That said, Liam’s certainly no novice to writing hilarious interpersonal drama, having picked up multiple festival selections for his web series These Two (Official Selection: Miami Web Fest 2020, AltFest New York 2020, Los Angeles International Film Festival Indie Short Fest 2020), amongst high praise in the 48 Hours Film Festival.
Check out These Two, written and starring Liam Coleman, and produced by Smithstreet Studio Director Amber Leigh Stevens.
Coco Solid is a multi-disciplinary artist from Tāmaki Makaurau / Auckland (Ngāpuhi), with an impressive repertoire of talents as a musician, writer, director, producer and artist. Her work is driven by her desire to make representation of diverse life experiences more visible and accessible. She explains, “I just want a variety of stories to be told, I’m sick of getting the same old stories told to me over and over again. The same authoritative, white male perspective… It’s the 21st century, where the women at, where the brown people at, where the different genders, different orientations, different class perspectives, different struggles? I’m sick of it.”
See more about her and what she’s up to on her website here.
Ruby Reihana Wilson
Ruby Reihana Wilson is a non-binary a freelance film producer, production manager and lighting designer for theatre in Tāmaki Makaurau / Auckland (Ngā Puhi, Ngāti Hine, Ngāi Tu). Ruby graduated from Unitec School of Performing Arts in 2009 with a Diploma in Performance Technology, majoring in lighting design, and has since up-skilled into many other roles within the arts industry.
With a vast range of experience, ranging from dance, to comedy, to music, to poetry, to festivals, and having worked in multiple roles from performing to technical operation, management, and creative producing, Ruby has an in-depth knowledge of how best to plan out, work, support and enjoy a successful creative process.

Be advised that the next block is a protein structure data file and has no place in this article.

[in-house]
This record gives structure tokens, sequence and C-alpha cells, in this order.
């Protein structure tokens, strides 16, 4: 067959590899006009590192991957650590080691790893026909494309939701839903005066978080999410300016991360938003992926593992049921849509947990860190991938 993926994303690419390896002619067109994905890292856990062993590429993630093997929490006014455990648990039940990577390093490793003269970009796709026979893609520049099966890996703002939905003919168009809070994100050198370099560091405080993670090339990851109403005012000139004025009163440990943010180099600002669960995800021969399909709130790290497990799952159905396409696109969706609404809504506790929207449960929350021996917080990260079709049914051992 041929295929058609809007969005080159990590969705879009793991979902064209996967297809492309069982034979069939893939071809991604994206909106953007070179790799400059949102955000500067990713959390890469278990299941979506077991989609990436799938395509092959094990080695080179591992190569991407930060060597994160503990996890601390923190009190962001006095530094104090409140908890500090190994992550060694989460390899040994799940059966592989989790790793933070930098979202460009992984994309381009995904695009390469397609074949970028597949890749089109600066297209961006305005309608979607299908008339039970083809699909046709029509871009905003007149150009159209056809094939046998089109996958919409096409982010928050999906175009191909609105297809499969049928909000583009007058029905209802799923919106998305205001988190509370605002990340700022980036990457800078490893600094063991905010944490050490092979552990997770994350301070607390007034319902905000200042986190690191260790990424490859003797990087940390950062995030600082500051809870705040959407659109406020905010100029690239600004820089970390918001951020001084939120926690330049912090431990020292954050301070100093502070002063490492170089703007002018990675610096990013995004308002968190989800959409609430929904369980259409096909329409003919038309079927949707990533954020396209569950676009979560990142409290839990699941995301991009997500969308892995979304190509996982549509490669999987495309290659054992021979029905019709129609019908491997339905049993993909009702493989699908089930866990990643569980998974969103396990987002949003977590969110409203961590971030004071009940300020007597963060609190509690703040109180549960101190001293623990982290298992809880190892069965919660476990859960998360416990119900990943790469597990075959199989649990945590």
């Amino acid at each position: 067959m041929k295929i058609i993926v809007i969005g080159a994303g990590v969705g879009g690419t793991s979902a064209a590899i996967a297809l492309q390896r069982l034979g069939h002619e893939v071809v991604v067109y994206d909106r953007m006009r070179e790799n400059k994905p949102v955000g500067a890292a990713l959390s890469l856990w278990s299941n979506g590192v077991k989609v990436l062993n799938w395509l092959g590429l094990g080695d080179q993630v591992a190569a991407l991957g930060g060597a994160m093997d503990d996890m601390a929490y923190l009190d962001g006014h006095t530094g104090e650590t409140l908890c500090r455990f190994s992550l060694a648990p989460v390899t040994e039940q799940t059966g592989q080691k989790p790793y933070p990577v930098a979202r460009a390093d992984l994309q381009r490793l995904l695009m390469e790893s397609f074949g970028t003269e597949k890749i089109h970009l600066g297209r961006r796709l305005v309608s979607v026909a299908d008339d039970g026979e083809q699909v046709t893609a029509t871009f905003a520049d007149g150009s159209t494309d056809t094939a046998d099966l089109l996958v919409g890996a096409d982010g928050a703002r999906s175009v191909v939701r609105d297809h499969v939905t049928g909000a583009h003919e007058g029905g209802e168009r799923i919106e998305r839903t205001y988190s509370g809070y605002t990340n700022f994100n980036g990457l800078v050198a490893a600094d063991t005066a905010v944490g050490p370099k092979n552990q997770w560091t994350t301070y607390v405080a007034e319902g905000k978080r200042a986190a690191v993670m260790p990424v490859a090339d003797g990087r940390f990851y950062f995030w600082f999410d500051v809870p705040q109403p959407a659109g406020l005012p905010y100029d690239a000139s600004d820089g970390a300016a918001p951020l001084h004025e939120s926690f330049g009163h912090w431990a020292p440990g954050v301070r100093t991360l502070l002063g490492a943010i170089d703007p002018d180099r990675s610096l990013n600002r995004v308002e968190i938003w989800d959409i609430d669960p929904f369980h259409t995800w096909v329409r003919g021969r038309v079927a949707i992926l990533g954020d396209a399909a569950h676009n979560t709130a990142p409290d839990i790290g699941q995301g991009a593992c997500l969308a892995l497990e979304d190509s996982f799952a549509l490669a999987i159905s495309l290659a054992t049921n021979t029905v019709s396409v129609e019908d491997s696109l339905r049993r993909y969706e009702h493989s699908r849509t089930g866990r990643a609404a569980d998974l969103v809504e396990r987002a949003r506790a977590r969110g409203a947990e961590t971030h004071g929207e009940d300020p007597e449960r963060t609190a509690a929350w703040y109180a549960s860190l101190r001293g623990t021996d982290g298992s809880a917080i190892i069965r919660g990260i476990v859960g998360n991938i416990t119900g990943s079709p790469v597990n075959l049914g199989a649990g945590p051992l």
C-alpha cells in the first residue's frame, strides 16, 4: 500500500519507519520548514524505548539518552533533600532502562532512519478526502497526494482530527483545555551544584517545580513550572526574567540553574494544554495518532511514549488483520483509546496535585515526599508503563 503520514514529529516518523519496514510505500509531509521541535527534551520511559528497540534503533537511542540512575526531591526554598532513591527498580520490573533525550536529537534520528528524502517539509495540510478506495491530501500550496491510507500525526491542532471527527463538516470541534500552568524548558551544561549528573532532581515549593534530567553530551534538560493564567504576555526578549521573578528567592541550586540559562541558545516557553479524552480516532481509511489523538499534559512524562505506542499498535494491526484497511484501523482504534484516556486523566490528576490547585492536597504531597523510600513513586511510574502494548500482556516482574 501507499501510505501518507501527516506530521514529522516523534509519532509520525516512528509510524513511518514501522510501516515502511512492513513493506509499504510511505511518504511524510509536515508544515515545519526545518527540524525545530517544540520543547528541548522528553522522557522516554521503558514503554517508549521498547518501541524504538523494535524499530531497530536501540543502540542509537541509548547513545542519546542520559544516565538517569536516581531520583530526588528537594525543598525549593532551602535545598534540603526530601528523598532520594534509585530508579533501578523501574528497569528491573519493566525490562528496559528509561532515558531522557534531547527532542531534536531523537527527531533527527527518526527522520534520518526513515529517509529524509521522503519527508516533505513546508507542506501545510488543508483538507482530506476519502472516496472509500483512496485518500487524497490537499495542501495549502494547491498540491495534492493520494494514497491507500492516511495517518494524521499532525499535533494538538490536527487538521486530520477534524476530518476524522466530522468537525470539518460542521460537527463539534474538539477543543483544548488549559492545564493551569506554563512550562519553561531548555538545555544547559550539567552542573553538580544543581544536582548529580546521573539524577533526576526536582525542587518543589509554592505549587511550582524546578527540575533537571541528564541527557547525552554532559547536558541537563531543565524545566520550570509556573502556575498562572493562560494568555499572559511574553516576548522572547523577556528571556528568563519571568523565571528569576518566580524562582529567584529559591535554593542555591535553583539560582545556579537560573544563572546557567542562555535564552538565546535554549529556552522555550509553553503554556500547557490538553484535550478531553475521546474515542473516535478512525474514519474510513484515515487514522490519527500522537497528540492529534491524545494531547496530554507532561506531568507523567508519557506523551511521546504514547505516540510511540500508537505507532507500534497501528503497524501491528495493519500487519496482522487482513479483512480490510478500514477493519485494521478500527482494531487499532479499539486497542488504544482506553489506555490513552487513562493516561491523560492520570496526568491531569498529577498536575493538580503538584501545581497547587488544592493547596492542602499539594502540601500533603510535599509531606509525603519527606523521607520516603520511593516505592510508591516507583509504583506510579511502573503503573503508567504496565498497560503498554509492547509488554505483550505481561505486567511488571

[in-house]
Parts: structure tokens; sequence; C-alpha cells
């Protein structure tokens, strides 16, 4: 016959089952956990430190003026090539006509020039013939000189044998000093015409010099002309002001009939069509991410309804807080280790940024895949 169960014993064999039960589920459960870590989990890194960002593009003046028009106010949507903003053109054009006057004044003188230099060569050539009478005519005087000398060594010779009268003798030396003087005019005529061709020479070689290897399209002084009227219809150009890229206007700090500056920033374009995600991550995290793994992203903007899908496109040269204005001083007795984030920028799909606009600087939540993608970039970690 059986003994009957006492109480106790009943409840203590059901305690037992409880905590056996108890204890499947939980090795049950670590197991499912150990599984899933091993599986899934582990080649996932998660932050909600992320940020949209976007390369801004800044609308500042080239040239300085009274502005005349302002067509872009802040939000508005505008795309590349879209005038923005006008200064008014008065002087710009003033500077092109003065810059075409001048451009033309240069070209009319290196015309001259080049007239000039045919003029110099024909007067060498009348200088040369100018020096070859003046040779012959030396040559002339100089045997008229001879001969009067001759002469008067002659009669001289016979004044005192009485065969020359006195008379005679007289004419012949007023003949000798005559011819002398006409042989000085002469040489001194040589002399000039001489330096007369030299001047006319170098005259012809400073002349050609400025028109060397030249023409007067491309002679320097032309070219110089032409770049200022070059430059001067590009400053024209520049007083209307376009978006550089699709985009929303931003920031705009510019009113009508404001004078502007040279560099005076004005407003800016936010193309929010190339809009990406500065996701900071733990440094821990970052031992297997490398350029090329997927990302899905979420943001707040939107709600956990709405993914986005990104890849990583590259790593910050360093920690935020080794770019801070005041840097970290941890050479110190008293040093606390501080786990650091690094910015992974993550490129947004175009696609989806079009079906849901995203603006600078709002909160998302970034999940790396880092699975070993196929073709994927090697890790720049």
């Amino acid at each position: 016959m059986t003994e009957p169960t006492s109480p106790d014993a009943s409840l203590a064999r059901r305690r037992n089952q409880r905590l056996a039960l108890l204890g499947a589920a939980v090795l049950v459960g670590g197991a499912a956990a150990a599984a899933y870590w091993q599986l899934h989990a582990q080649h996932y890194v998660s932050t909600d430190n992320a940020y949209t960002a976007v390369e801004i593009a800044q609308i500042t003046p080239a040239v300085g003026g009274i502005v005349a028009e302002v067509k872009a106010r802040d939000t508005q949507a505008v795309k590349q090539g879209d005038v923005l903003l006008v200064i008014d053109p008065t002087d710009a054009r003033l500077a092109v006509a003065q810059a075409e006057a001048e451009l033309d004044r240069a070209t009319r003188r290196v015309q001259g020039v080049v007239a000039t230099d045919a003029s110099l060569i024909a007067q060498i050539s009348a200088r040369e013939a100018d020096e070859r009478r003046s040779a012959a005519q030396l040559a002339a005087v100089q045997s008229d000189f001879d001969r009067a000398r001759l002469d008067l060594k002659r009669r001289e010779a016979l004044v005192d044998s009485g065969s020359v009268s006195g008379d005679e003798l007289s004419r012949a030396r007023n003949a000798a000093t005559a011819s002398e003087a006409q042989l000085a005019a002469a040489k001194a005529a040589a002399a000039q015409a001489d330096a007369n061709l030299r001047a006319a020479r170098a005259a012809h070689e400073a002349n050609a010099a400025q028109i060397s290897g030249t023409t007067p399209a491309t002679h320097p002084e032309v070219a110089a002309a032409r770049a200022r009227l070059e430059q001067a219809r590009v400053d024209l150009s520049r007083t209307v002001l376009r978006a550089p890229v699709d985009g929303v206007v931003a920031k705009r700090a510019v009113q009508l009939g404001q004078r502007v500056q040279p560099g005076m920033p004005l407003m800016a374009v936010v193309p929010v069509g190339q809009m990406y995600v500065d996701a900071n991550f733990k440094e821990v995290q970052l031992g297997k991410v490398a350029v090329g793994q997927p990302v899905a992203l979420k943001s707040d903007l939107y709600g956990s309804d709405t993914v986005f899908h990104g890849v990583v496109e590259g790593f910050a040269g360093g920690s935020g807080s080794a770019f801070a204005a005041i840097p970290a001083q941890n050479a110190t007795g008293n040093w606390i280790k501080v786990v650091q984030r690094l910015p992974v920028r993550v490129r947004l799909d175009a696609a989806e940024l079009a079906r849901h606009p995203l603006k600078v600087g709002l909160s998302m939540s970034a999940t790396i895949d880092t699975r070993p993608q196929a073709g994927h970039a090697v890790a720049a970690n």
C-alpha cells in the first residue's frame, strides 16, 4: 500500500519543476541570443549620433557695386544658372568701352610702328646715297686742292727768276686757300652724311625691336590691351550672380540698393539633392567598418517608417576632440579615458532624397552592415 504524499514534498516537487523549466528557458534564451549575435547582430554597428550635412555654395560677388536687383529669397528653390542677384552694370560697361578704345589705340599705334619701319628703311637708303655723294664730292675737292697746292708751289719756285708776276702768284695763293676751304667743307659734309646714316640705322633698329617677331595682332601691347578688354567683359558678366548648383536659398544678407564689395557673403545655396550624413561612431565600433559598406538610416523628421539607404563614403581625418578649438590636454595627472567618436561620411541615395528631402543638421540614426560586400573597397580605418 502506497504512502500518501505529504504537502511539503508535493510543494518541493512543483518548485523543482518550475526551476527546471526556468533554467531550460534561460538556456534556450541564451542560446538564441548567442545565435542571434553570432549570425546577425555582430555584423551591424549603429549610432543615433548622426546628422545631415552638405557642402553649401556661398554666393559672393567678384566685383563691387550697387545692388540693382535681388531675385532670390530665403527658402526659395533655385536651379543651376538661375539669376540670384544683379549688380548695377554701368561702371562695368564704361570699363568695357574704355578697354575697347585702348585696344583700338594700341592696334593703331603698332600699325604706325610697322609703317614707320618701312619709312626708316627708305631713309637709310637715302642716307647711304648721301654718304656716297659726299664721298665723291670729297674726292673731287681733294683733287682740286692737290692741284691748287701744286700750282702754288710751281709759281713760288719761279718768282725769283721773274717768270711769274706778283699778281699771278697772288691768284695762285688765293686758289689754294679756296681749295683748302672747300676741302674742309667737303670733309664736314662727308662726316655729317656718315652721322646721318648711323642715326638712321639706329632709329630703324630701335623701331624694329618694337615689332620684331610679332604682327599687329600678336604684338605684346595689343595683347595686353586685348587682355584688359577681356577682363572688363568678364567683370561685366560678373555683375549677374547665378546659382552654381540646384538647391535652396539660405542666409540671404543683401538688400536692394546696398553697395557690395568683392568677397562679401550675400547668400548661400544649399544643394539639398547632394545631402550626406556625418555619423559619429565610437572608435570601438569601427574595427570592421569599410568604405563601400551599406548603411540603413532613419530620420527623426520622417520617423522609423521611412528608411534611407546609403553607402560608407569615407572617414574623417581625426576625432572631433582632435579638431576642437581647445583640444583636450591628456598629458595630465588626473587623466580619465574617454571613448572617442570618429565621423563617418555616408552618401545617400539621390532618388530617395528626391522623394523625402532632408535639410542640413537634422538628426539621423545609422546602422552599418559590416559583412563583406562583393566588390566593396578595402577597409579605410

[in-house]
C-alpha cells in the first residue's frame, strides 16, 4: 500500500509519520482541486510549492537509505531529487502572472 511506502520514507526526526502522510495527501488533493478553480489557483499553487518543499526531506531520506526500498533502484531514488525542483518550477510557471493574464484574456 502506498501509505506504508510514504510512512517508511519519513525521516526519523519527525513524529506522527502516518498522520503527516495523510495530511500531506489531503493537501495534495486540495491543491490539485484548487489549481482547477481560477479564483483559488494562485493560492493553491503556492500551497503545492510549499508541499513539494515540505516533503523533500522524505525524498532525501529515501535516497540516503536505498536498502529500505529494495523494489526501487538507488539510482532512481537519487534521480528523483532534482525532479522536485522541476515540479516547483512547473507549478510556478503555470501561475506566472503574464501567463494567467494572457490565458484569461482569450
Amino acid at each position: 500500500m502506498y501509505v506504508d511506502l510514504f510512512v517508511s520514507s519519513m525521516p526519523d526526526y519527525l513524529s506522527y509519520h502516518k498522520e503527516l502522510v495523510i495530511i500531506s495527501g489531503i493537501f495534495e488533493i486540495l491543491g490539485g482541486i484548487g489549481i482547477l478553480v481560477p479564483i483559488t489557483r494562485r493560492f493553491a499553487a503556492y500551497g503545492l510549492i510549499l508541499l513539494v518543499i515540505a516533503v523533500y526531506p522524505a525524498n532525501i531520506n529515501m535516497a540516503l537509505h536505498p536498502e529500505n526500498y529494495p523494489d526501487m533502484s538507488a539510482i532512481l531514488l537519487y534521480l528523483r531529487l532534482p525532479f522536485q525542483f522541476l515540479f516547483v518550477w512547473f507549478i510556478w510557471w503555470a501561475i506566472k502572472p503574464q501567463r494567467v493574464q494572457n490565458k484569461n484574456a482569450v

Check out two of their short films on the New Zealand Film Commission’s library.
Brown Boy Magik
Tāmaki Makaurau / Auckland producer, DJ, event organiser (Fully Explicit and queer strip night BODY HAUS), and multi-dimensional creative, Brown Boy Magik released his debut album last year. With its title representing both his South Pacific heritage and his trans masculine experience, the album is a vulnerable display of the nuances of identity and culture, through a dance-worthy 13-track album, with tunes ranging from club-oriented experimental electronic to moody, meditative instrumentals complimented with hushed vocals.
Have a listen here.
Awa Puna is a trans filmmaker from the Kapiti Coast, winning awards at the 2015 NZ Student Film Festival, as well as being named Most Inspiring Young Person of the Year at the Wellington Pride Awards the same year.
In 2017, a documentary was made about her: Born This Way: Awa’s Story. Bearing honest and vulnerable truths, this sweet and touching documentary won three awards at the 2017 New Zealand Television Awards: Best Director (Mitchell Hawkes), Best Cinematography (Bevan Crothers), and Best Editing (Justin Hawkes), along with taking home the Best Short Feature Documentary at the 2018 DocEdge Film Festival.
Check out Born This Way: Awa’s Story.